Discodoris boholiensis was in deeper water. Kok Sheng and James found two other kinds of nudibranchs! More about these on Kok Sheng's blog.
I've tried to visit these Tanah Merah shores every month since the spill, but haven't had a chance to visit this stretch since Aug 2011. It was great to have company on this trip, and more eyes to find more critters.
Common sea stars (Archaster typicus) in mating position. And also a small four-armed sea star. In total I saw about 10 of the sea stars.
Fringe-eyed flathead (Cymbacephalus nematophthalmus) and a Painted scorpionfishes (Parascorpaena picta). Kok Sheng saw a Stonefish! I could only photograph this cute little Mosaic dragonet (Callionymus enneactis).
elbow crabs (Family Parthenopidae)! Kok Sheng found some other kinds of crabs too.
Penaeid prawn (Family Penaeidae).
Haddon's carpet anemones (Stichodactyla haddoni) here. I didn't see any with anemone shrimps, but Kok Sheng saw some.
Black lipped conch (Strombus urceus), Gong-gong snails (Strombus turturella), Margined conch (Strombus marginatus), Oval moon snails (Polinices mammila), Common whelks (Nassarius livescens) and Firebrand murex (Chicoreus torrefactus). I also saw several large living Fan clams (Family Pinnidae), while Bazillion snails (Batillaria zonalis) only covered a small part of the rockier areas.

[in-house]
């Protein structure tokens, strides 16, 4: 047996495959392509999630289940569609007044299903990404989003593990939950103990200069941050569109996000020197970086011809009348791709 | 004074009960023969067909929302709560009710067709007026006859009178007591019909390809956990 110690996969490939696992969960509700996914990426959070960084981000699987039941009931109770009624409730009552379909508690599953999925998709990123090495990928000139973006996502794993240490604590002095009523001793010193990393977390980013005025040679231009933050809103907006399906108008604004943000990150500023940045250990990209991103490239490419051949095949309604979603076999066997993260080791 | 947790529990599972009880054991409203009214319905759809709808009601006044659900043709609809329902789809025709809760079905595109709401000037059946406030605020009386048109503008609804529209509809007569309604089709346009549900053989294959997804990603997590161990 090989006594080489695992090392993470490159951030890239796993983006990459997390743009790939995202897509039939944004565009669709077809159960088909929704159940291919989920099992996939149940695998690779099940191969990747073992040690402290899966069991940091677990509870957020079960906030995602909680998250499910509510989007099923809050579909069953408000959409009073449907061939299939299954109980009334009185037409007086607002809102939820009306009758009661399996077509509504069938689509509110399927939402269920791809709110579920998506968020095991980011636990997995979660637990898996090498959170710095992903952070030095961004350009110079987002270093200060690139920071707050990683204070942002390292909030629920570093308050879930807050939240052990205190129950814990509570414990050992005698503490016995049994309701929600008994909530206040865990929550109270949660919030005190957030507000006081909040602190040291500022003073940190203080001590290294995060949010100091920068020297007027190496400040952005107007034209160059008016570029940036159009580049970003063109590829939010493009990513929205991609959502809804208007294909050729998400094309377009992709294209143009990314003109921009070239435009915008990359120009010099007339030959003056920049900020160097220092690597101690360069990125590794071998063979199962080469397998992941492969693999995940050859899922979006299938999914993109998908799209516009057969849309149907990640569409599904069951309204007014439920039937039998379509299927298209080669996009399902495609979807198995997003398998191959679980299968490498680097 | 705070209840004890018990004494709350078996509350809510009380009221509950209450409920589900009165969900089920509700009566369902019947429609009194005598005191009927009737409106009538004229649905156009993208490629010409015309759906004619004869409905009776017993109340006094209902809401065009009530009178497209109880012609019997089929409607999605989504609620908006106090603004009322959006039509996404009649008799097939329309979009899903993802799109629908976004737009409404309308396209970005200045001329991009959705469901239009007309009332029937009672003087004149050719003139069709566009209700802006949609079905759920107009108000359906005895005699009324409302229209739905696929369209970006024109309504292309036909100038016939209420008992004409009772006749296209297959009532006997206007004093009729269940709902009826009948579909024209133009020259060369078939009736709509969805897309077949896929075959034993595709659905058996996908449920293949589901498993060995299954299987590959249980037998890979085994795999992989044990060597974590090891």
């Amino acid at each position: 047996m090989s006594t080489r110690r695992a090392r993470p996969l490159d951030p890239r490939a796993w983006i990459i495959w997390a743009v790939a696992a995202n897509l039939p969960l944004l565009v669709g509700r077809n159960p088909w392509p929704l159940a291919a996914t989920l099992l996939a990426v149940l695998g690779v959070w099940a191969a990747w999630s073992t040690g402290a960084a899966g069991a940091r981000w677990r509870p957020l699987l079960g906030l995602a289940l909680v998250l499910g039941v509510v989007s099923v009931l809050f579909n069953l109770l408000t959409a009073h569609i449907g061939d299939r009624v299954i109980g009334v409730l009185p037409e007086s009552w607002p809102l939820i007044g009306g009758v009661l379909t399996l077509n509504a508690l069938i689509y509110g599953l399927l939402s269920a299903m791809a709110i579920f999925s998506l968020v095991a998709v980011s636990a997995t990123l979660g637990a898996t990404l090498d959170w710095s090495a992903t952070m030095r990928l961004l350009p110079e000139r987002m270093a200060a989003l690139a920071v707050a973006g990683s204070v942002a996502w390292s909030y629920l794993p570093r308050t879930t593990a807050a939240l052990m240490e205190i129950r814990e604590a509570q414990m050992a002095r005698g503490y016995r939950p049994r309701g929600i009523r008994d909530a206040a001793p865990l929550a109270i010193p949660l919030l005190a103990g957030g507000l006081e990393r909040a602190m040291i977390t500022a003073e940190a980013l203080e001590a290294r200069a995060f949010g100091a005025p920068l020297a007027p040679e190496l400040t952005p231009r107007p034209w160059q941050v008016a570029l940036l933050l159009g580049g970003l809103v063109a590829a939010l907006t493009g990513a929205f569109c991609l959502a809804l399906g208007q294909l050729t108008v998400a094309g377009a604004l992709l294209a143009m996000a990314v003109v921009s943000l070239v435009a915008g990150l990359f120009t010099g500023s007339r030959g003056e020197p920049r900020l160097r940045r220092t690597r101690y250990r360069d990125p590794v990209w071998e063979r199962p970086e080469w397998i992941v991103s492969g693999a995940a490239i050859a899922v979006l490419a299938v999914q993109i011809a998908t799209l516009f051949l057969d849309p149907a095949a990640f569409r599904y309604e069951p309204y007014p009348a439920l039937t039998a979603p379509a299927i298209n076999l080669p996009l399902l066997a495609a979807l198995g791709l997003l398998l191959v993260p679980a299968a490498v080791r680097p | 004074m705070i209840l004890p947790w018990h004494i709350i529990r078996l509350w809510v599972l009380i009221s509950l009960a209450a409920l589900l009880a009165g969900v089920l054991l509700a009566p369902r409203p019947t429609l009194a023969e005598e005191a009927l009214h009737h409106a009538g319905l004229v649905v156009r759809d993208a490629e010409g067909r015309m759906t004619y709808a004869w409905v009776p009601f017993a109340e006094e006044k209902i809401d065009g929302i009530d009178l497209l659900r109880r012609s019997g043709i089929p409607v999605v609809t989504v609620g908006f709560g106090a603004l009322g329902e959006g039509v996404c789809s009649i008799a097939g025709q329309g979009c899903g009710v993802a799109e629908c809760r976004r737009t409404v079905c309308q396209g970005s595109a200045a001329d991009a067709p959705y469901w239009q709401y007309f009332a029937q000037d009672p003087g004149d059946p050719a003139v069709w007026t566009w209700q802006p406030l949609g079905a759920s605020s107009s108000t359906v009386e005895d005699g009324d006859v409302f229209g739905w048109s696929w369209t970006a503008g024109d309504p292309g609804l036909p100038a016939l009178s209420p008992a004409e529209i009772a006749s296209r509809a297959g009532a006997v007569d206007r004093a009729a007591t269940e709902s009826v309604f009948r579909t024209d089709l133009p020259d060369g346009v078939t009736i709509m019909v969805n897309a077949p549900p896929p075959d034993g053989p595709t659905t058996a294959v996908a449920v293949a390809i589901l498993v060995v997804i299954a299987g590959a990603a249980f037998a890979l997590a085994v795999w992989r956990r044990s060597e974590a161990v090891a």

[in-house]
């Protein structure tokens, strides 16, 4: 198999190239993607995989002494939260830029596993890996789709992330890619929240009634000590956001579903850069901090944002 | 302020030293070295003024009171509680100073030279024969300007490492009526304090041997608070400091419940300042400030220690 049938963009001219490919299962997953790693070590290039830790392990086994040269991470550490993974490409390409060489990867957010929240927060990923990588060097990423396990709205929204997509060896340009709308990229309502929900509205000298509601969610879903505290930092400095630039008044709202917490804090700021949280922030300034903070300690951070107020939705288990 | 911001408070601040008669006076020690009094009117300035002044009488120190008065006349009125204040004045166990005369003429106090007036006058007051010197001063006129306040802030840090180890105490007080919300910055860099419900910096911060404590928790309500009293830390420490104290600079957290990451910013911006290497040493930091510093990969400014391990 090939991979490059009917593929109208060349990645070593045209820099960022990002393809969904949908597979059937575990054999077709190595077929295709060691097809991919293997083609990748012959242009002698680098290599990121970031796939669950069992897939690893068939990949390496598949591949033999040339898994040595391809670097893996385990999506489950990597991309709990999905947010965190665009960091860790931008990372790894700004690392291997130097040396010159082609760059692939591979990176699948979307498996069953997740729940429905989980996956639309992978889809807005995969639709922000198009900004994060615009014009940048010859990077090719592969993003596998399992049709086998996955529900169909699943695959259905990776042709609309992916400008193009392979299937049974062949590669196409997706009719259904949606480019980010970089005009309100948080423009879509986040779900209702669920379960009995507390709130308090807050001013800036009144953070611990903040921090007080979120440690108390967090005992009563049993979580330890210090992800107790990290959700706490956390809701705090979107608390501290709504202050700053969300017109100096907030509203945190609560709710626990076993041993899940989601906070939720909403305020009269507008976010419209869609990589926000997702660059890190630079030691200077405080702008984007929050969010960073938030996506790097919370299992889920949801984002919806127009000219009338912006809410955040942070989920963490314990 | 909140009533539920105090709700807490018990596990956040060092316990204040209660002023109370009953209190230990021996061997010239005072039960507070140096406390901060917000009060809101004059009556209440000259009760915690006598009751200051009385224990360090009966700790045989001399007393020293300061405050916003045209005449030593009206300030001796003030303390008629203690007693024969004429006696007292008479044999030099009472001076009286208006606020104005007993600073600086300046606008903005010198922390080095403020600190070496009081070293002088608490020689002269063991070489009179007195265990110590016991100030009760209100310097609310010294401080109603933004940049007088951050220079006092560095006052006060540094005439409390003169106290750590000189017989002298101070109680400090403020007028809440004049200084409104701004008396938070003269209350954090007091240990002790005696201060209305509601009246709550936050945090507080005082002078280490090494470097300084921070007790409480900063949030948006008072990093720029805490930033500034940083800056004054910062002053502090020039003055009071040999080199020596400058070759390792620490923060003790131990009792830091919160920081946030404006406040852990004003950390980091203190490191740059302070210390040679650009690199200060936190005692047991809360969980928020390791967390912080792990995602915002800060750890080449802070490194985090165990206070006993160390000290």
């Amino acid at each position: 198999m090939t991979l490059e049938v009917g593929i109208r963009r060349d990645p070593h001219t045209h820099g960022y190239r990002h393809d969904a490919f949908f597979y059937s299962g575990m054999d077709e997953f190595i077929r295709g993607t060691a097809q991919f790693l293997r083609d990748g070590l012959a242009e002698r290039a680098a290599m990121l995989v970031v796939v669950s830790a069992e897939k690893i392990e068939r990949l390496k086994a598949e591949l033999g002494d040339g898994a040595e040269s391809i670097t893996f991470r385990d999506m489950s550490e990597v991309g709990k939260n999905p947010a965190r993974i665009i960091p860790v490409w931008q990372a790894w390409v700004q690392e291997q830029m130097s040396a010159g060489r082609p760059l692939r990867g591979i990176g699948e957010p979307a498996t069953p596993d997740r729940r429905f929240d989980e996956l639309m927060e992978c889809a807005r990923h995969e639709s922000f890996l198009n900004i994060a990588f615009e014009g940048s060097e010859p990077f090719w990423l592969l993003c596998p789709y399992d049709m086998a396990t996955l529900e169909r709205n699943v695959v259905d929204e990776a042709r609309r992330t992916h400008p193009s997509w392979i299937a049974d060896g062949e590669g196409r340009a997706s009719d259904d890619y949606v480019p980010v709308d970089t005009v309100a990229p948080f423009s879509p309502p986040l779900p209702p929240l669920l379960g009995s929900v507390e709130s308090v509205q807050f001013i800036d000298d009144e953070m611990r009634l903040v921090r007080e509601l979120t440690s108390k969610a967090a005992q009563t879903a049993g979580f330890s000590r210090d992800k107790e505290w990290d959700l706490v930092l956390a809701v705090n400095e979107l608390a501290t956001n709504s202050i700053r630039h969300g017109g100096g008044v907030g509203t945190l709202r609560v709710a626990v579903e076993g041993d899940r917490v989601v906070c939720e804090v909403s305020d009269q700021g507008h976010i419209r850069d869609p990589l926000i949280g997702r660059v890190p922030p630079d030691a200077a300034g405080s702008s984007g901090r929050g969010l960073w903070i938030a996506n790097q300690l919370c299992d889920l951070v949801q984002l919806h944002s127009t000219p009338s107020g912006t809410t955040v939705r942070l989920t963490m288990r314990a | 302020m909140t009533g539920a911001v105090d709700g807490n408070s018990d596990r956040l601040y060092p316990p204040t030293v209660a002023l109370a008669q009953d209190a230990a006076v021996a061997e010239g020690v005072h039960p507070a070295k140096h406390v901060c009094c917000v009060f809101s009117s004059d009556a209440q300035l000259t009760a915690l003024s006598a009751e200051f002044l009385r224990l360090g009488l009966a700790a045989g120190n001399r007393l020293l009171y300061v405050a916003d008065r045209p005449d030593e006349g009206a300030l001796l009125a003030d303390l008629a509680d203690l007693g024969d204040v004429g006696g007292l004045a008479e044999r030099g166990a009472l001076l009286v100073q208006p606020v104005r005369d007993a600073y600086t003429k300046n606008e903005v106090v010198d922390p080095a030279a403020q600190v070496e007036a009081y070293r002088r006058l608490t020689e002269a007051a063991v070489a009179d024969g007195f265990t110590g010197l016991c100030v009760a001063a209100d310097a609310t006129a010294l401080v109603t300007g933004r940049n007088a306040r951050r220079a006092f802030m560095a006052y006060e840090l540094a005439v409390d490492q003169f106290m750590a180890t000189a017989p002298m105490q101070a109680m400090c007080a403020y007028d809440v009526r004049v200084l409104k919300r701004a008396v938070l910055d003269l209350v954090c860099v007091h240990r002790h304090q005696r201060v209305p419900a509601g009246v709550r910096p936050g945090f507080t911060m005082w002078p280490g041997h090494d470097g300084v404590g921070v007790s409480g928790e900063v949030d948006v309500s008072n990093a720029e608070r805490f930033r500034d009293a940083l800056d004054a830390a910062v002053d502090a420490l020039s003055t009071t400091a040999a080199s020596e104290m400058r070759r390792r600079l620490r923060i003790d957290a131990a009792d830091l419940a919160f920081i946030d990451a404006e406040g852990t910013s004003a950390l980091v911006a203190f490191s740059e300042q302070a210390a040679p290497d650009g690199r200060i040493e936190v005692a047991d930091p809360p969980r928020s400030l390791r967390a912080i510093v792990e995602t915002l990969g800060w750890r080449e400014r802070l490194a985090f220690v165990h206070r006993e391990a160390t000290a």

Common cerianthids (Order Ceriantharia), the most number that I've seen since the oil spill.
Bracket mushroom coral with fan worm is still there and seems fine.
montipora coral (Montipora sp.) is growing in tiers, a small Carnation coral (Pectinia sp.), a small Brain coral (Family Mussidae) and Anemone corals (Goniopora sp.).
Acropora coral (Acropora sp.) colony here seems alright.
Flowery disk coral (Turbinaria sp.), from tiny ones about 1cm across to medium sized ones about 10cm across.
Pore corals (Porites sp.). Most seemed alright.
Favid corals (Family Faviidae) on this shore. And most of them seem to be doing well.
leathery soft coral (Family Alcyoniidae) there seems to be growing larger.
Button zoanthids or colonial anemones (Zoanthus sp.). But I didn't see any Frilly sea anemones (Phymanthus sp.).
Spoon seagrass (Halophila ovalis) are back! A sprinkling of small leaves, most were fresh and green although some patches had reddish leaves, a sign of 'sunburn'. I also saw a small patch of Tape seagrass (Enhalus acoroides) in deeper water.
year-round cleanup on these shores.
More about the oil spill on this blog and on the Oil spill facebook page.
Posts by others on this trip
- Kok Sheng with nudis, flatworms, special crabs and snails and lots more!